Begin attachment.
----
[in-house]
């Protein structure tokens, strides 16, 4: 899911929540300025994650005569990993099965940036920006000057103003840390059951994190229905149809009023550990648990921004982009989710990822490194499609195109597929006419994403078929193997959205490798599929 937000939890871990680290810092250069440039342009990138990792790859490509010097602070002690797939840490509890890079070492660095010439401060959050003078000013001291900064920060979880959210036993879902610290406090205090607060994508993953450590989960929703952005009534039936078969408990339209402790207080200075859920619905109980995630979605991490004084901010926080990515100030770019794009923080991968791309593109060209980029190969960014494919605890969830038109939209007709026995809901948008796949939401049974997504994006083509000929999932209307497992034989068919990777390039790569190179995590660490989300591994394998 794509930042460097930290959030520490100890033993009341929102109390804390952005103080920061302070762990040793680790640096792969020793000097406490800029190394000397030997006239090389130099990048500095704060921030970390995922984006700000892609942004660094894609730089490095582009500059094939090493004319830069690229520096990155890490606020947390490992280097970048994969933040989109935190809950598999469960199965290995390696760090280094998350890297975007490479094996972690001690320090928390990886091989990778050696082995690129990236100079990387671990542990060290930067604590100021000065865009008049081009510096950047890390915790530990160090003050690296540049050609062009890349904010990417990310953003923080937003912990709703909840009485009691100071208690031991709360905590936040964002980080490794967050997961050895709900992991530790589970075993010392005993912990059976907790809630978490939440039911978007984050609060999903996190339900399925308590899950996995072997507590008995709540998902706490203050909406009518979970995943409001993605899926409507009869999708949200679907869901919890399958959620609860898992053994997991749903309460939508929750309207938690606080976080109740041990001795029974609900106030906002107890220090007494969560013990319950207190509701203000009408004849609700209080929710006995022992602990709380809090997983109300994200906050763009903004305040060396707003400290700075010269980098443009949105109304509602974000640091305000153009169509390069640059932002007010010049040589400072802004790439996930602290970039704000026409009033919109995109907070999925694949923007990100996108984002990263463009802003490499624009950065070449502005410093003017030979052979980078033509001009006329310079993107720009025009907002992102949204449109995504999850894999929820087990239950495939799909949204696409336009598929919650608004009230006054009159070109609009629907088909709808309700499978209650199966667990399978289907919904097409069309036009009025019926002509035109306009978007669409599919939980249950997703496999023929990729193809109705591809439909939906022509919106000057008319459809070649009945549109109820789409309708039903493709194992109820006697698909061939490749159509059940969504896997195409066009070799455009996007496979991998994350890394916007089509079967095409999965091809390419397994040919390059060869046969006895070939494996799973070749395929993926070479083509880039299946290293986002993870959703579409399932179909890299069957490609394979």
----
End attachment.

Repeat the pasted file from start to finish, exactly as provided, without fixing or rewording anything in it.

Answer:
[in-house]
């Protein structure tokens, strides 16, 4: 899911929540300025994650005569990993099965940036920006000057103003840390059951994190229905149809009023550990648990921004982009989710990822490194499609195109597929006419994403078929193997959205490798599929 937000939890871990680290810092250069440039342009990138990792790859490509010097602070002690797939840490509890890079070492660095010439401060959050003078000013001291900064920060979880959210036993879902610290406090205090607060994508993953450590989960929703952005009534039936078969408990339209402790207080200075859920619905109980995630979605991490004084901010926080990515100030770019794009923080991968791309593109060209980029190969960014494919605890969830038109939209007709026995809901948008796949939401049974997504994006083509000929999932209307497992034989068919990777390039790569190179995590660490989300591994394998 794509930042460097930290959030520490100890033993009341929102109390804390952005103080920061302070762990040793680790640096792969020793000097406490800029190394000397030997006239090389130099990048500095704060921030970390995922984006700000892609942004660094894609730089490095582009500059094939090493004319830069690229520096990155890490606020947390490992280097970048994969933040989109935190809950598999469960199965290995390696760090280094998350890297975007490479094996972690001690320090928390990886091989990778050696082995690129990236100079990387671990542990060290930067604590100021000065865009008049081009510096950047890390915790530990160090003050690296540049050609062009890349904010990417990310953003923080937003912990709703909840009485009691100071208690031991709360905590936040964002980080490794967050997961050895709900992991530790589970075993010392005993912990059976907790809630978490939440039911978007984050609060999903996190339900399925308590899950996995072997507590008995709540998902706490203050909406009518979970995943409001993605899926409507009869999708949200679907869901919890399958959620609860898992053994997991749903309460939508929750309207938690606080976080109740041990001795029974609900106030906002107890220090007494969560013990319950207190509701203000009408004849609700209080929710006995022992602990709380809090997983109300994200906050763009903004305040060396707003400290700075010269980098443009949105109304509602974000640091305000153009169509390069640059932002007010010049040589400072802004790439996930602290970039704000026409009033919109995109907070999925694949923007990100996108984002990263463009802003490499624009950065070449502005410093003017030979052979980078033509001009006329310079993107720009025009907002992102949204449109995504999850894999929820087990239950495939799909949204696409336009598929919650608004009230006054009159070109609009629907088909709808309700499978209650199966667990399978289907919904097409069309036009009025019926002509035109306009978007669409599919939980249950997703496999023929990729193809109705591809439909939906022509919106000057008319459809070649009945549109109820789409309708039903493709194992109820006697698909061939490749159509059940969504896997195409066009070799455009996007496979991998994350890394916007089509079967095409999965091809390419397994040919390059060869046969006895070939494996799973070749395929993926070479083509880039299946290293986002993870959703579409399932179909890299069957490609394979």